4. There are Better Allowance Ideas Besides Money
There are better rewards than giving a child an allowance. Let them pick the family outing for the week, or tell them how proud you are of their accomplishment.
Allowing them to choose an outing relates to the first reason on the list. Please don't feel like you have to reward your child for doing things they should be doing anyway. My dad devised a reward system for good grades in middle school, i.e., I got so much for an A and a little less for a B. However, my parents stopped the rewards system when I went off to college. I then had to find a new motivation for studying and getting good grades. It took most of my first two years to figure it out.
5. There are Better Ways to Teach Kids About Finances
Better ways to teach your kids about money are through budgeting games and saving. Ask them to help you plan the family's budget. That makes it just as real to them as saving a few dollars a month for some intangible goal.
There are good reasons to give your kids an allowance, and you can do it without worrying about the reasons above if you take the time to reinforce the good ideas. The biggest problem with a regular allowance is that busy parents need to take the time to talk to their kids about money. As a result, the allowance becomes something the kids expect, and the parents don't take the time to talk about good financial habits or what the allowance is supposed to achieve.
Whether you give your kids an allowance or not, they will need some place to put their money. It didn't take long for our son to out-save his plastic Captain America change bank, so we opened a Capital One 360 savings in his name. The account earns interest 5-times higher than the national average, and he got a bonus of $25 just for opening the account.
Don't give your kids an allowance because you received one. Don't give them money because the ‘conventional wisdom says it will teach them good financial habits. Instead, teach your kids good money habits by demonstrating them yourself and talking about important topics like budgeting, saving, and investing. Talk about where you've made mistakes with money, what it has meant, and the family's financial goals.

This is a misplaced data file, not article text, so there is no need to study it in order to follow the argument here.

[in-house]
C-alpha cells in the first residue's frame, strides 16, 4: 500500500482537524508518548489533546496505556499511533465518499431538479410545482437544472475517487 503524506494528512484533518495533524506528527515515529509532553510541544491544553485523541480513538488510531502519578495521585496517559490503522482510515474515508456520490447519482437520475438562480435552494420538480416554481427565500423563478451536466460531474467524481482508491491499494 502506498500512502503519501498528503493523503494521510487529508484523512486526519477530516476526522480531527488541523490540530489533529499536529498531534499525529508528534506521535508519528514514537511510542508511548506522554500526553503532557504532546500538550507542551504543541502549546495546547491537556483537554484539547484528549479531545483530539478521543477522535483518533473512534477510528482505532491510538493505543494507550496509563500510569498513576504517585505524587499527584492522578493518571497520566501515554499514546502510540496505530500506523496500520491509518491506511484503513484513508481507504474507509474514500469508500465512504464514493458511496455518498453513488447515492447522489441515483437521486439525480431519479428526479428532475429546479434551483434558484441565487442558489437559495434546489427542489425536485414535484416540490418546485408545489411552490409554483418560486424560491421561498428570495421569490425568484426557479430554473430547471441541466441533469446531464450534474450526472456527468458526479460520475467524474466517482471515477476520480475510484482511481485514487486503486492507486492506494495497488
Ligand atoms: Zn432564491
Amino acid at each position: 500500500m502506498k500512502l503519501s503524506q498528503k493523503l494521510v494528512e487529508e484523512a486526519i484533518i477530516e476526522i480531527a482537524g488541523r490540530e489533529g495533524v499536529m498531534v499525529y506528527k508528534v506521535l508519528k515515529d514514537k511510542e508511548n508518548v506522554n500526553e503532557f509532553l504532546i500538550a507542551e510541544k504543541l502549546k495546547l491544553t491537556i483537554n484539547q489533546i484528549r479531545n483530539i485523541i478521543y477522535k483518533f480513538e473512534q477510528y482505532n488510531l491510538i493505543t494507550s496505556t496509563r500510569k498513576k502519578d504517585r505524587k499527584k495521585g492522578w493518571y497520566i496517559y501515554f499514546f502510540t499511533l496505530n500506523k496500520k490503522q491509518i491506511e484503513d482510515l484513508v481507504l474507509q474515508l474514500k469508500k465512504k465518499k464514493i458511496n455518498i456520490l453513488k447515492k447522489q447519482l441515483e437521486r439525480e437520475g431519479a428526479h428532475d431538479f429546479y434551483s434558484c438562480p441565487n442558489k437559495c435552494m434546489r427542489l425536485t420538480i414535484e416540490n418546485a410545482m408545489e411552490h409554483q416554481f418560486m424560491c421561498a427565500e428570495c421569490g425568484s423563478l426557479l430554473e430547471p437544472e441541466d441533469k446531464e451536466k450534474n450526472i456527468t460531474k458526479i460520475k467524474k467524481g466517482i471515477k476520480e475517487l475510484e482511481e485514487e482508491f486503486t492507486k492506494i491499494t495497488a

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Encourage Your Kids to Make Money in Other Ways
Rather than handing out an allowance to your kids every week or every month for doing the bare minimum, encourage your kids to find alternative ways to make an income from home. One way to do this would be to encourage your child to list the things they are especially good at and then help them brainstorm ways to make money by utilizing those skills.
An example of this may be that a child decides they are great at baking and loves doing it. If this is the case, encourage the child to bake treats to sell to family, friends, neighbors, or the public in a “lemonade stand” style.
Not only will this help your child make some money to save up for that cool toy they've been wanting, but it will also teach them about business and the actual value of a dollar. It will teach them that they need to work for money and they will not just receive a handout. Which will, in turn, help them to understand why they will not recieve everything they ask for. It's a win-win!
Suppose you want to go above and beyond and teach your child the importance of making money and giving back. In that case, you can encourage them to donate their money to a local charity. To further support and promote this idea, consider telling your child that you will match how much money they can make so they can donate more to the charity. This bonus will excite the child and make them feel like they are making a difference in their community.
Read the Entire Kids and Money Series:
- How to Start a Kids Channel on Youtube
- 5 Best Jobs for Teenagers That Don't Suck
- How Can Lazy Teenagers Make Money Online?
About the Author
Joseph Hogue is a financial expert and investment analyst. After serving in the Marine Corps, he started his career investing in real estate before becoming an investment analyst for some of the largest private investors. He's appeared on Bloomberg and on CNBC as an investment expert and has published ten books in personal finance. Now he helps investors reach their financial goals and invest in the stock market with some of the same advice he used when working for the rich.